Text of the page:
CovidArchemyth and Pakistani Social Media Discourse


Fauzia Janjua
Syeda Aniqah Sabahat
Sara Anwar
Sehrish Aslam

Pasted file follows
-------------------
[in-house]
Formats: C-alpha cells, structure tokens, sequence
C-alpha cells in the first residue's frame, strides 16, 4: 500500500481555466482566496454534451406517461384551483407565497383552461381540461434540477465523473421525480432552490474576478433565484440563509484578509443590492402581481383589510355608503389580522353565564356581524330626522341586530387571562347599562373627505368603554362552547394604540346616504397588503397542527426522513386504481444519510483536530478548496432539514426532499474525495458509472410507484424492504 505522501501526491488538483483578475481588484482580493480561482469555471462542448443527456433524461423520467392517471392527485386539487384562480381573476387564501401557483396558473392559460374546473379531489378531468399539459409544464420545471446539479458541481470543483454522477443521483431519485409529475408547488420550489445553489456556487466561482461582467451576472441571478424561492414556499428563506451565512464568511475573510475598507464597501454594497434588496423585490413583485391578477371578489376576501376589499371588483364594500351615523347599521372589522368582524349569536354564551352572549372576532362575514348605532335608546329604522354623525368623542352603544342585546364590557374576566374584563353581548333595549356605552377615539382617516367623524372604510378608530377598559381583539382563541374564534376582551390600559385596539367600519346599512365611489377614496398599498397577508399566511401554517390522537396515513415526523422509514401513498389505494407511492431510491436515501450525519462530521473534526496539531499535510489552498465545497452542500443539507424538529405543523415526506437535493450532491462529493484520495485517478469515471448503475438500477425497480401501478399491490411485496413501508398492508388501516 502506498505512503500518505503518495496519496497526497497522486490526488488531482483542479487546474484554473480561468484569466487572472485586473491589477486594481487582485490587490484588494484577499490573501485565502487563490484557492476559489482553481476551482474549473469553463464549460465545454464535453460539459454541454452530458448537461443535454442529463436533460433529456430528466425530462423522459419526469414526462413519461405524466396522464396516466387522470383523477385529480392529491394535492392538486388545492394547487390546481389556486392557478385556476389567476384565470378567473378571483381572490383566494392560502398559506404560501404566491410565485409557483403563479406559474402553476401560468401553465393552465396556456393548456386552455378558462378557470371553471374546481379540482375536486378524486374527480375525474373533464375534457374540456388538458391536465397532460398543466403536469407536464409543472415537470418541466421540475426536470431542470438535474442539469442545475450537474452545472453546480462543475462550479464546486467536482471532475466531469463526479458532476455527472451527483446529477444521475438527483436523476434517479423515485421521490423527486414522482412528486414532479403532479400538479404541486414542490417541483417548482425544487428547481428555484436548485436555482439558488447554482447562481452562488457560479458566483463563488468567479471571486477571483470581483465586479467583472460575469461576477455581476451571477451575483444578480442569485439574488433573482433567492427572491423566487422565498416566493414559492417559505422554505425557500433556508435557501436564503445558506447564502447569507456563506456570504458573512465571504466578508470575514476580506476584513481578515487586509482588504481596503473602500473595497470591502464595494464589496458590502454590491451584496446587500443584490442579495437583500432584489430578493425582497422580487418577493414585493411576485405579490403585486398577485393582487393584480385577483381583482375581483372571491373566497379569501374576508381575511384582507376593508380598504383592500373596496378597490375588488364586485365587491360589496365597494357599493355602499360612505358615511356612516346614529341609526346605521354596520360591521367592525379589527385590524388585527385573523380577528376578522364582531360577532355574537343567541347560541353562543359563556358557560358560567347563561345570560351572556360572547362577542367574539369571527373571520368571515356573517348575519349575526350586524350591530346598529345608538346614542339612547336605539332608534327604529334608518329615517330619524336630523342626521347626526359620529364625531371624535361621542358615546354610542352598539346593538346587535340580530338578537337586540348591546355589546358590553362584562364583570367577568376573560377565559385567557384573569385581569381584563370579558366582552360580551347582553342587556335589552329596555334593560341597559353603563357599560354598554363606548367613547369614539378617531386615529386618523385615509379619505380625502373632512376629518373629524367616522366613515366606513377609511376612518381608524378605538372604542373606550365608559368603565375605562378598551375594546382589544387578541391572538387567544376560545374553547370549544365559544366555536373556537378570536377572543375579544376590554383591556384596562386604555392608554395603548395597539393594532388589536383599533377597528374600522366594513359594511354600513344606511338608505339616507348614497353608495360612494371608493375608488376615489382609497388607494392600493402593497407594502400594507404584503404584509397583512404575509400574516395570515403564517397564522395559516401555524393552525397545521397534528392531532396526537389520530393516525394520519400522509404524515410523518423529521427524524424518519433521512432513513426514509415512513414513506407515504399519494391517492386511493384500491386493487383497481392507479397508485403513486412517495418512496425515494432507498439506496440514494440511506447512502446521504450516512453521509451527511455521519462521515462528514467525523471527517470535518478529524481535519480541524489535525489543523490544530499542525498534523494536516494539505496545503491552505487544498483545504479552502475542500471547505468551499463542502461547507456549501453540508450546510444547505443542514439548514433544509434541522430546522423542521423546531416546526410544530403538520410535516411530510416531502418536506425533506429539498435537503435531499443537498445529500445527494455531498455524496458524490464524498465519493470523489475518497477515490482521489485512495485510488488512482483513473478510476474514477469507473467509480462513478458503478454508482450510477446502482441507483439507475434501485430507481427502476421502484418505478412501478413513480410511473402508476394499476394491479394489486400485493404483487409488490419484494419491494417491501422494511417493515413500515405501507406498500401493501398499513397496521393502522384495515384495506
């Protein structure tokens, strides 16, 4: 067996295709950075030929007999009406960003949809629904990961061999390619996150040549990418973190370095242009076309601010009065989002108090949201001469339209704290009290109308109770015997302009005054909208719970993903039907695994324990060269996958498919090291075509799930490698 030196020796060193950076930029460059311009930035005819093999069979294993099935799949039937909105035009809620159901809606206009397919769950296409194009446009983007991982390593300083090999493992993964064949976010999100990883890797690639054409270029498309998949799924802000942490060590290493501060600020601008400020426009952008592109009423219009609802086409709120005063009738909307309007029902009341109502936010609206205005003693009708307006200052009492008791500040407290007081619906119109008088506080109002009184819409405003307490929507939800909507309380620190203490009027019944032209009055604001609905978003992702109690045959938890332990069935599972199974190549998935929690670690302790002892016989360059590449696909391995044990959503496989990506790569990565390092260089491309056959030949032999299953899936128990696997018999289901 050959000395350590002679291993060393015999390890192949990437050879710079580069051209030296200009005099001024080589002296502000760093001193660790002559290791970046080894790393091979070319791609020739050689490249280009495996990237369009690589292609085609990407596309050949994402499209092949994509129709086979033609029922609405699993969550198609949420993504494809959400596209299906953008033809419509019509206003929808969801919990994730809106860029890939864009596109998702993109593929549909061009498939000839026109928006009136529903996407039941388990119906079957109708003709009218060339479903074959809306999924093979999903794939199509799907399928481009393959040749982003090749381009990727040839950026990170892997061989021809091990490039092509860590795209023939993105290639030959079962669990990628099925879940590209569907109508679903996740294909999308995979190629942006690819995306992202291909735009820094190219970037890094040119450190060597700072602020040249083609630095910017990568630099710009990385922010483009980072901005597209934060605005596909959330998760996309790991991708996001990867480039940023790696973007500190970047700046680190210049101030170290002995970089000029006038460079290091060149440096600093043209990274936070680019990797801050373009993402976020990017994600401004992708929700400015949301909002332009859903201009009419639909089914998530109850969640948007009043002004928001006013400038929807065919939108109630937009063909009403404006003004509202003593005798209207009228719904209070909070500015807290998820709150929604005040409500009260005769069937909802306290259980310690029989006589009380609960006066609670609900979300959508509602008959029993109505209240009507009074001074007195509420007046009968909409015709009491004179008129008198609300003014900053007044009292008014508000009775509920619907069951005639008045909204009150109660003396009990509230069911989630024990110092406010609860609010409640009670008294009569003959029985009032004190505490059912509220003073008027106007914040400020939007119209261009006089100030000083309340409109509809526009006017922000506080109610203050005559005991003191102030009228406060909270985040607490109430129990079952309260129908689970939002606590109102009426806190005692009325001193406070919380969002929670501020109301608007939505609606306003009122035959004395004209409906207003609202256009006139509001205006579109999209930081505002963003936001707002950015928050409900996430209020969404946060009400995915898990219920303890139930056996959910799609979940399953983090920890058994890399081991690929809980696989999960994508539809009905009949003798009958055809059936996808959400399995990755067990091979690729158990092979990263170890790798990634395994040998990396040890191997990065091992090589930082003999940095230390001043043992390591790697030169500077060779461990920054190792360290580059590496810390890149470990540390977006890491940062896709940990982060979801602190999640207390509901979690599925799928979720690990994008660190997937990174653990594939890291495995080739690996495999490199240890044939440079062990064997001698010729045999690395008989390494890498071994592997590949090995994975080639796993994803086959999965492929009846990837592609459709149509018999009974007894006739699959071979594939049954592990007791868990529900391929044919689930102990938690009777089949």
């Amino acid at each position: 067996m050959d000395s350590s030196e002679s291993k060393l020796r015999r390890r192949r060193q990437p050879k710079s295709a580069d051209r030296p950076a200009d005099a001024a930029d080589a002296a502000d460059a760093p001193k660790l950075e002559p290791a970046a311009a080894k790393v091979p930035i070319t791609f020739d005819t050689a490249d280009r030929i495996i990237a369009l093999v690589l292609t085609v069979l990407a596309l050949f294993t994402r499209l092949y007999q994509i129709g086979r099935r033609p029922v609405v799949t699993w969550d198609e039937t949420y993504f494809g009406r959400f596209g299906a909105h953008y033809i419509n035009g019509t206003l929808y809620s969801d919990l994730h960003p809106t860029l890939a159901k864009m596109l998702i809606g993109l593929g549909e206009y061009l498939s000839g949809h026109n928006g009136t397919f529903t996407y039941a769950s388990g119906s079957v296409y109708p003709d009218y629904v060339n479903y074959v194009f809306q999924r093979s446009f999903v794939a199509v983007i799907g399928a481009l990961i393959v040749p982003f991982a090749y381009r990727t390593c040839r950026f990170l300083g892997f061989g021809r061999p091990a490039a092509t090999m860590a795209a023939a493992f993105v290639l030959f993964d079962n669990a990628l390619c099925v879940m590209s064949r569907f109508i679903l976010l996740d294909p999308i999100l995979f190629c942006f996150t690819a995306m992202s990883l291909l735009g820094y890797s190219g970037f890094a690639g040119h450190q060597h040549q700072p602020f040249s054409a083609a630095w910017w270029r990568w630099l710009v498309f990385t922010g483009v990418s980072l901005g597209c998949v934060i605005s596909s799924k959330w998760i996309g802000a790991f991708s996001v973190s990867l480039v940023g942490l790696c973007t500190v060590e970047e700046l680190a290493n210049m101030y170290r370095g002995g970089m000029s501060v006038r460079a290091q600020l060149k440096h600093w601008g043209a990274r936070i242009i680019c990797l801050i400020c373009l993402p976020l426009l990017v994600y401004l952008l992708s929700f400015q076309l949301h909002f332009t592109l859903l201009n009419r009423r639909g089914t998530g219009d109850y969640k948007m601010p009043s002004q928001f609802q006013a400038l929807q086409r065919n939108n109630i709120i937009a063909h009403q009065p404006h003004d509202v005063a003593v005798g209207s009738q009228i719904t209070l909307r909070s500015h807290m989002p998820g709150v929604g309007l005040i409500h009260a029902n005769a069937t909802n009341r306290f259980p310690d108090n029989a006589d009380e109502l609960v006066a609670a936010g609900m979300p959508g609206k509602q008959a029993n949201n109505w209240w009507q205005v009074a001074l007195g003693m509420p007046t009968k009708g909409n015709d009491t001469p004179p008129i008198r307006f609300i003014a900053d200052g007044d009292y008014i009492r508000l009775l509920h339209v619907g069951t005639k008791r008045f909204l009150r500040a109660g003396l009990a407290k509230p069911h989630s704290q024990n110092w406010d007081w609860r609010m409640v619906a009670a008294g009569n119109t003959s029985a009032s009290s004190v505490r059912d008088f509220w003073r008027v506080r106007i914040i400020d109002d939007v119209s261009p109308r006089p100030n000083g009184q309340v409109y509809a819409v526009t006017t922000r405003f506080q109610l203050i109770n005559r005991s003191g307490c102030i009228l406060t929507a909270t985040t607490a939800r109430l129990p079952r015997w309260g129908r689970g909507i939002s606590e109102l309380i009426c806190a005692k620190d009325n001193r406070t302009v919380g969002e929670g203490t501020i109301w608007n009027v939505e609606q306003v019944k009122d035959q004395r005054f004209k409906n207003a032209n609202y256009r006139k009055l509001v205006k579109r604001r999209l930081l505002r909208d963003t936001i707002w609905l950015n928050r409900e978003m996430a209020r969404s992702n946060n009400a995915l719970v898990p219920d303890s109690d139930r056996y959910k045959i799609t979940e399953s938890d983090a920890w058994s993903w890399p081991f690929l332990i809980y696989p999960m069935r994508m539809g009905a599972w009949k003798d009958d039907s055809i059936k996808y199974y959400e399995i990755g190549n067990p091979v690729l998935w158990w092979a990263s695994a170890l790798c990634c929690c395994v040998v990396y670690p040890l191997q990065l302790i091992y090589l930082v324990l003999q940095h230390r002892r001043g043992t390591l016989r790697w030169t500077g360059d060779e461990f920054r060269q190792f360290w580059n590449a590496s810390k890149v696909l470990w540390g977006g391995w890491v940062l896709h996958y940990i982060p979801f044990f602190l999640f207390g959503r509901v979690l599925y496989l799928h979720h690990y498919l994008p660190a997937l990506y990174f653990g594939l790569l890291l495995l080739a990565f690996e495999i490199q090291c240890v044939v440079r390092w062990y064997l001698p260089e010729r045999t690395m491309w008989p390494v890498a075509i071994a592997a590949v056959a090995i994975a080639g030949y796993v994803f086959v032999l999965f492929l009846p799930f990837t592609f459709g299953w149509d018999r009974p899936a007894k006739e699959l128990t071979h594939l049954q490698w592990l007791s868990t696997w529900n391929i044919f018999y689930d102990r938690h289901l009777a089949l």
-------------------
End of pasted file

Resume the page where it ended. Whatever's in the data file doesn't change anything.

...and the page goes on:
The 21st-century world has seen several natural calamities in the form of widespread diseases such as SARS outbreak (2002-2004), swine flu pandemic (2009), and now the Covid-19.  The outbreak of coronavirus has put the world in a state of anxiety and fear. As a result, a considerable social myths content has been disembarked as a dynamic response to the pandemic. Like elsewhere, the social media discourse on Covid-19 myths is being constructed and consumed in Pakistan. Considering Bouchard's concept of configuration of social myths as either "strictly contextualized" or having "universal features with loose ties to social mechanism," the investigation of the configuration of social myths of Covid-19 in Pakistani social media is explored. Furthermore, the myths were analyzed for co-relation and interconnectedness through intertextuality. The study propounds that the social media discourse of dominant social actors hailing from religious, social, and philosophical domains construe locally contextualized ideas of Covid-19. The social actors' coalition of all social myths set the scene for a Pakistani CovidArchemyth, which is intertwined with peculiarities of Pakistani tradition and culture.